For a rising portfolio

Learn everything you need to know in 'How to Find the Best Growth Stocks' for FREE from The Successful Investor.

Canadian Growth Stocks: CGI Group, CAE Inc., Fortis Inc. Stock and more.

Topic: Growth Stocks

The Fastest-Growing Stocks in the Early Stages RARELY Make the Best Long-Term Investments

The most aggressive investors often target the newest and fastest-growing stocks—but most of them won’t pan out

Some of the earliest stage and fastest-growing stocks may start out with a brilliant idea or a plan to get involved in a high-profile or fast-growing business area. They may enjoy an initial burst of sales or even earnings. But many just can’t keep up the momentum. They never reach the critical mass they need to achieve consistent profitability.

This is more common for fast growing stocks in the technology industry, because they compete with well-established, well-financed senior techs. The seniors have an enormous advantage in well-trained staff, sales networks, media contacts and all sorts of other business assets that can take years, if not decades, to develop.

For a rising portfolio

Learn everything you need to know in 'How to Find the Best Growth Stocks' for FREE from The Successful Investor.

Canadian Growth Stocks: CGI Group, CAE Inc., Fortis Inc. Stock and more.

Aggressive investors and the fastest-growing stocks

Some aggressive investors like to get into fast-growing aggressive investments at what they describe as “the ground floor.” They think the best way to profit from stocks is to buy them when they are just barely starting out on a growth phase that can last for years if not decades. Ideally, they want to buy the future top performers when they are still near or close to the penny stock range and have yet to be discovered by the broad mass of investors.

These investors rarely find what they’re looking for. That’s because there’s a large random element in investing, especially at the ground floor. Many promising junior stocks fail to thrive as businesses for any number of reasons. To paraphrase the opening lines of Tolstoy’s Anna Karenina, successful stocks tend to have a lot in common, whereas unsuccessful stocks tend to suffer from their own unique sets of risks and faults.

Illiquid or “thin” stocks make the fastest-growing stocks even more speculative options

You compound your risk if you invest in a promising junior that is a “thin” or illiquid trader. When a stock is a thin trader, it doesn’t take much buying or selling to influence its price. So if just one important investor decides to sell, it can cause an abrupt stock-price slump. This can spark a cascade of selling and a collapse in the stock’s price. The resulting stock downturn can scare off other potential investors. This can make it impossible for the formerly promising junior to raise additional funds when it needs them.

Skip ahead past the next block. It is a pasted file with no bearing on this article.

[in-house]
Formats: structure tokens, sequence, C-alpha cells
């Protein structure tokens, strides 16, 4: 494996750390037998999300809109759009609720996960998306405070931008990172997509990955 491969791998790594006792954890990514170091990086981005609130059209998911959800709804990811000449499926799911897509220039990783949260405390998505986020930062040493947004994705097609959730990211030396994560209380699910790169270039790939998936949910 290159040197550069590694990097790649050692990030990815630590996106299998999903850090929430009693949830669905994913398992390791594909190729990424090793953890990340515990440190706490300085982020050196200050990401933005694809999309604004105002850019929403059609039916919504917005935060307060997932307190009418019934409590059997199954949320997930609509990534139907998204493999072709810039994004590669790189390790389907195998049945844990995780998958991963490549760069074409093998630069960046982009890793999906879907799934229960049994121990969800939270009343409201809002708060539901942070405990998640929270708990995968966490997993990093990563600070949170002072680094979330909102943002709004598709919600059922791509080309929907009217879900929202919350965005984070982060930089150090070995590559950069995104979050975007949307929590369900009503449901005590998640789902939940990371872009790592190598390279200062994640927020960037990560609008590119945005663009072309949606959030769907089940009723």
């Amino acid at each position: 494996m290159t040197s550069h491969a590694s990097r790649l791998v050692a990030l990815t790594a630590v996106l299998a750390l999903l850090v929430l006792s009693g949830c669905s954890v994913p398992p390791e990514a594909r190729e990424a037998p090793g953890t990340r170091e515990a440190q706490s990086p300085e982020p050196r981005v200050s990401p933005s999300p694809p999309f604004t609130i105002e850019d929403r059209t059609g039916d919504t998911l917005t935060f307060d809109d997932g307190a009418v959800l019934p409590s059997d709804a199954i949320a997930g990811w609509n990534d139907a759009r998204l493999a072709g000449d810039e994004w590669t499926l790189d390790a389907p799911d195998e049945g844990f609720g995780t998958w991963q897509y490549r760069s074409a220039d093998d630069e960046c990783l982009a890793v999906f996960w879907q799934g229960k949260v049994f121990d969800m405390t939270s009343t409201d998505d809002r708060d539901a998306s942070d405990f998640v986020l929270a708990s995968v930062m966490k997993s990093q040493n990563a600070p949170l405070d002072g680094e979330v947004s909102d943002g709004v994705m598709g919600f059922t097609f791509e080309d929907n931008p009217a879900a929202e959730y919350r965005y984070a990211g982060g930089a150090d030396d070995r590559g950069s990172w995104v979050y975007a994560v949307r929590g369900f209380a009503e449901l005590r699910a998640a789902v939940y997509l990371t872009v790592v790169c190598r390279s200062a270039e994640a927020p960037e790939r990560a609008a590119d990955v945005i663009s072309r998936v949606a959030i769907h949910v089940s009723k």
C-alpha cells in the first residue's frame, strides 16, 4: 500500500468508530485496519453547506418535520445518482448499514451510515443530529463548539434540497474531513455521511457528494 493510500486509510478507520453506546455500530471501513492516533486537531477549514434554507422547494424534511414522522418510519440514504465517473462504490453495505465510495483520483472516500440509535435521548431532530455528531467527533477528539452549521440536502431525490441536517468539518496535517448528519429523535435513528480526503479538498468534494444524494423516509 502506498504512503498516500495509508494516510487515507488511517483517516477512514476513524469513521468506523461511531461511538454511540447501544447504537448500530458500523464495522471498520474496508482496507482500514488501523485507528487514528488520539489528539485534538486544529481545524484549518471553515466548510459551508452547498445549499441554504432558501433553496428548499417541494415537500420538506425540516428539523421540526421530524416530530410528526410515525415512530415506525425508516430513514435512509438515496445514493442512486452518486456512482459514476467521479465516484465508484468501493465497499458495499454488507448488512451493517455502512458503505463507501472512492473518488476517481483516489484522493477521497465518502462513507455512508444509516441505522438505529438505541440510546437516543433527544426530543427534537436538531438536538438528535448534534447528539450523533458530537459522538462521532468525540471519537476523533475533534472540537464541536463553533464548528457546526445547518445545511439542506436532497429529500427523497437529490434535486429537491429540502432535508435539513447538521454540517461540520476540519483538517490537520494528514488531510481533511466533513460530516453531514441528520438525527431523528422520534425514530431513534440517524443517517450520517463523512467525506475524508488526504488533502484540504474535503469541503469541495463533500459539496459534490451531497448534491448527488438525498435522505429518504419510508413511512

Investors in start-up companies also face one overriding, continual risk: it’s easier to launch a promising company than to create a successful business. That’s why only a minority of fast growing stocks ever go on to significant success.

If you chase the fastest-growing stocks, try minimizing your risk with these tips

  • Focus on investment quality when looking for aggressive stocks with the potential for higher returns. When we look for aggressive investments, we zero in on companies that have established a business and have at least some history of building revenue and cash flow. We also look for companies that stand to benefit as the economy continues to improve, and have proven management and long-term growth plans.
  • Limit aggressive holdings to a smaller part of your overall portfolio. Because aggressive stocks expose you to a greater risk of loss, we recommend limiting your aggressive holdings to a smaller portion of your overall portfolio.
  • Downplay stocks in the broker/media limelight. That limelight fosters bloated investor expectations. Stocks that are talked up like this may seem like ideal candidates for big gains, with lots of investors getting on board. But when stocks fail to live up to those expectations, brutal downturns follow.
  • Diversify your aggressive investments. As with your more conservative holdings, we recommend that you cut your risk by spreading your aggressive holdings across most if not all of the five main economic sectors (Manufacturing & Industry; Resources; Consumer; Finance; and Utilities). In the search for greater gains, you may choose to invest more heavily in Manufacturing and Resources, the two riskiest sectors. If so, take care to spread your money out across the many industries within each of these sectors. That way, you protect yourself from an unforeseeable industry downturn.

Some aggressive investors buy stocks from companies with big ideas but very few fundamentals to back them up. Would you take a risk with a company that has a lot of appeal but few fundamentals behind it, and how much of your aggressive portfolio would you be willing to put towards this investment?

Despite the risk, the occasional fast-growing stock can prove profitable. If you like fast-growing stocks, what do you look for that indicates a successful venture?


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